The Mining Development Agreement to be signed between Globe Metals & Mining and the Government of Malawi for the Kanyika Niobium Project in Mzimba, northern Malawi, is still on the drawing board.
Last week, news reports revealed that the International Senior Lawyers Project (ISLP) had been called in to assist the Ministry of Mining in negotiating the deal with Globe. The team of experts is headed up by Mark Goodrich, who is a partner with White & Case LLP, and an international energy and construction lawyer with experience in international arbitration.
Since 2001, ISLP has provided pro bono services of highly skilled and experienced lawyers to promote human rights, equitable and sustainable economic development and the rule of law around the world. To date, ISLP has implemented 350 projects providing assistance to governments, civil society organisations and other stakeholders from 72 countries. ISLP has previously sent volunteers to Malawi to provide trial advocacy training to the Ministry of Justice’s prosecutors and legal aid lawyers, and ISLP volunteer Robert Kinney assisted with the Commission of Inquiry into Robert Chasowa’s death.
The Board of Directors of Globe postponed a decision to give the go-ahead for the project because of ongoing negotiations on the deal in March and the negotiations had not been concluded last month, as we blogged. In addition, Globe has not finished the Definitive Feasibility Study (DFS) that must be presented to the Board. Last month, to complete the final stages of the DFS, Globe appointed David Ma, President of Metalink International. Ma will assist with the optimisation of the concentrate processing plant and product marketing for long-term profitability of the project.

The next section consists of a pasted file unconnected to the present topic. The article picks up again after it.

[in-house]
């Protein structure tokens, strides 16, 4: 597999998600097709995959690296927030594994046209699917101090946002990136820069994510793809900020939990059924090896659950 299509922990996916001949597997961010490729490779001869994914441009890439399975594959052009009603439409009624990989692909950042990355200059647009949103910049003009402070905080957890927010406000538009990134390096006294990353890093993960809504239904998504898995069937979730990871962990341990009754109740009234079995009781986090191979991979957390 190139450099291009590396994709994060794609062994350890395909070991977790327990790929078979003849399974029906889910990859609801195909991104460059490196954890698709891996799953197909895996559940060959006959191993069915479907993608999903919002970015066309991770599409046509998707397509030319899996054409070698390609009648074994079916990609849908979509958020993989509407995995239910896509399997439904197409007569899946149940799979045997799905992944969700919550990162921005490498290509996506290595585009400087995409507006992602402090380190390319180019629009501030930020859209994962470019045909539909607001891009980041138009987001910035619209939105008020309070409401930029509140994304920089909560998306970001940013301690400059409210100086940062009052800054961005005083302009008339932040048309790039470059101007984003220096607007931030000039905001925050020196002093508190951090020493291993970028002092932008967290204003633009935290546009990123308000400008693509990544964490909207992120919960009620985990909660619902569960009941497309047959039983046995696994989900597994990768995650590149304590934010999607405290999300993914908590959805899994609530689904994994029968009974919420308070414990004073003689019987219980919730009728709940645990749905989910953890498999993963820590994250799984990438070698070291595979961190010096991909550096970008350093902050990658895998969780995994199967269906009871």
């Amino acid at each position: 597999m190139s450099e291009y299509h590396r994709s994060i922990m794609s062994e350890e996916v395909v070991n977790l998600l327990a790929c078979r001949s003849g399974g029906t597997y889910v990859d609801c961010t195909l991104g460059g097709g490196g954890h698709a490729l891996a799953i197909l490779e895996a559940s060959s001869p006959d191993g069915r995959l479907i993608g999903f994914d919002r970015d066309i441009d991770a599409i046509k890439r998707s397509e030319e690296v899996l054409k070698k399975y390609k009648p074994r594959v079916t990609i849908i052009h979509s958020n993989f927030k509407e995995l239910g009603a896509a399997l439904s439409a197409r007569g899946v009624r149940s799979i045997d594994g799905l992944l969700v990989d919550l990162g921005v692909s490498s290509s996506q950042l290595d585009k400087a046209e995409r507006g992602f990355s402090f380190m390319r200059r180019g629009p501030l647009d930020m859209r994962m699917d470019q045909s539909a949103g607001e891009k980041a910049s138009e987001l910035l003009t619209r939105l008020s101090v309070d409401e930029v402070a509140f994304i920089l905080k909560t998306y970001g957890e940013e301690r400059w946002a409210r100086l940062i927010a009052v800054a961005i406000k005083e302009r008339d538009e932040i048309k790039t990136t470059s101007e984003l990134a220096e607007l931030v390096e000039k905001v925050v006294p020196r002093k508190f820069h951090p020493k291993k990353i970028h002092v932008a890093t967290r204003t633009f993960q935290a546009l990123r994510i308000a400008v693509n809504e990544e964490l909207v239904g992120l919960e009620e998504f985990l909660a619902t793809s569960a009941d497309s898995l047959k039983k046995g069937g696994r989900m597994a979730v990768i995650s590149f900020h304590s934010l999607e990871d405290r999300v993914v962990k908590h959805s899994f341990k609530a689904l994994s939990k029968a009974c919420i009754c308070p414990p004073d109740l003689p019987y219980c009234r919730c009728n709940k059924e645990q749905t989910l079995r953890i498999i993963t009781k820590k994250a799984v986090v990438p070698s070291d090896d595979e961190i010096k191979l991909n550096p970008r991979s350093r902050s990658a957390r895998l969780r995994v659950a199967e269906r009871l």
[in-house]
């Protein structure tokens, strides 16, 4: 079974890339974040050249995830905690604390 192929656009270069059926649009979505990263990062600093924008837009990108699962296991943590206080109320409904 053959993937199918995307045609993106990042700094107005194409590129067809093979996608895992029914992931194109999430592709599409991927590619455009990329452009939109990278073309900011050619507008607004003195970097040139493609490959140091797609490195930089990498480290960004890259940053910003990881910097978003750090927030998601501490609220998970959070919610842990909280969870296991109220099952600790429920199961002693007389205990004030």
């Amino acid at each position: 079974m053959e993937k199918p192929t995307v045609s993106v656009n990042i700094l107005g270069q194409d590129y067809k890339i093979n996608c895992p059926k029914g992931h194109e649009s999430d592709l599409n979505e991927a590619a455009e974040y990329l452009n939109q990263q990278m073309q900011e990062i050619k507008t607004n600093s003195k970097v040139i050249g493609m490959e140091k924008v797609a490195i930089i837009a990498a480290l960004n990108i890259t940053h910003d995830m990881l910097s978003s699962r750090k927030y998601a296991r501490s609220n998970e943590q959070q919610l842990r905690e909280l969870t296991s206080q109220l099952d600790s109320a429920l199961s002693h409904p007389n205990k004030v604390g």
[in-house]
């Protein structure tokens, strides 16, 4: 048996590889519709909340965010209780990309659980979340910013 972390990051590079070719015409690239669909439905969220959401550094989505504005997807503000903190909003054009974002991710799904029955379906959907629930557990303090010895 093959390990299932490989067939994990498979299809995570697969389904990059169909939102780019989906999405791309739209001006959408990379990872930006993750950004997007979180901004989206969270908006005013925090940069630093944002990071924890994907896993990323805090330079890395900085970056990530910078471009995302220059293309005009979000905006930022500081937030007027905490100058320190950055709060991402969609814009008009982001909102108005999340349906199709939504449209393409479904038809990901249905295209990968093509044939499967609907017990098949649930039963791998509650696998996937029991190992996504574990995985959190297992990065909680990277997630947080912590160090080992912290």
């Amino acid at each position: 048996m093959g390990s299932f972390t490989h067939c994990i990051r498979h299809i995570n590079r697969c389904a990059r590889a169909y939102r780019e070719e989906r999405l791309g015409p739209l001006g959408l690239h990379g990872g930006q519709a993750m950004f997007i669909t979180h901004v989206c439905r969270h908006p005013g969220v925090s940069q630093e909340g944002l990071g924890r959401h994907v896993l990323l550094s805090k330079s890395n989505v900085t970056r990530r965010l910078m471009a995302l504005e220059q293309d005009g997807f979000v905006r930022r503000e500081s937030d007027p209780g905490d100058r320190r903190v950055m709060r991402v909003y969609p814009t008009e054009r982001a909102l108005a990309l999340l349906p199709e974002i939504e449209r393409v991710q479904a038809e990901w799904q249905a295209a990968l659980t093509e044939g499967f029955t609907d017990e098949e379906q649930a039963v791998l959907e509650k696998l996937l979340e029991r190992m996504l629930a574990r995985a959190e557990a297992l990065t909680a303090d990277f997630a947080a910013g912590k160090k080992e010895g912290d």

The Kanyika Niobium Project is not without controversy as nearby communities reportedly fear health risks over contaminated water associated with mining and are concerned about losing land in the resettlement. The project’s Country Manager Chrispine Ngwena explained that the toxins identified in water sources are pre-existing and were in fact discovered due to the company’s work.
Malawi’s Minister of Mining John Bande explained the reason for calling on ISLP,
We have invited international legal experts on mining to help us. In the long term, they will help with capacity in terms of negotiating effectively on mining deals. Now Malawi has better focus on mining sector as well as issues around it.
Before, we were very careless on issues to do with contracts. No wonder we have contracts in question by the public and we do not want a repeat of that.
There is need for governments to create a win-win situation for both mining companies and government. Malawians deserve better mining deals. In order to achieve this, there is need for expertise to help in coming up with modern mining laws and policies as well as good mining policies.
Bande’s comments on the government’s carelessness on “issues to do with contracts” seems to be an admission that the agreement made by the government with Paladin on the Kayelekera Uranium Project was poorly negotiated, giving weight to the calls for the renegotiation of this agreement. These calls for the renegotiation of the “stinking development agreement” have been given impetus by the recent launch of the African Forum and Network on Debt and Development’s (AFRODAD) report on the revenue costs and benefits of the mine. The government is still undecided about whether or not renegotiation will go ahead and has not yet carried through on the promise to make the agreement public.
The Government will also sign a Memorandum of Understanding with South Africa’s Council for Geoscience to produce a detailed analysis of Malawi’s minerals. The CEO of the Council, Mxolisi Kota highlighted the importance of the mapping exercise
There is need for Malawi to have detailed information about its geophysics to maximise output from mineral deposits. Such information can help countries such as South Africa offer necessary expertise on the mining sector.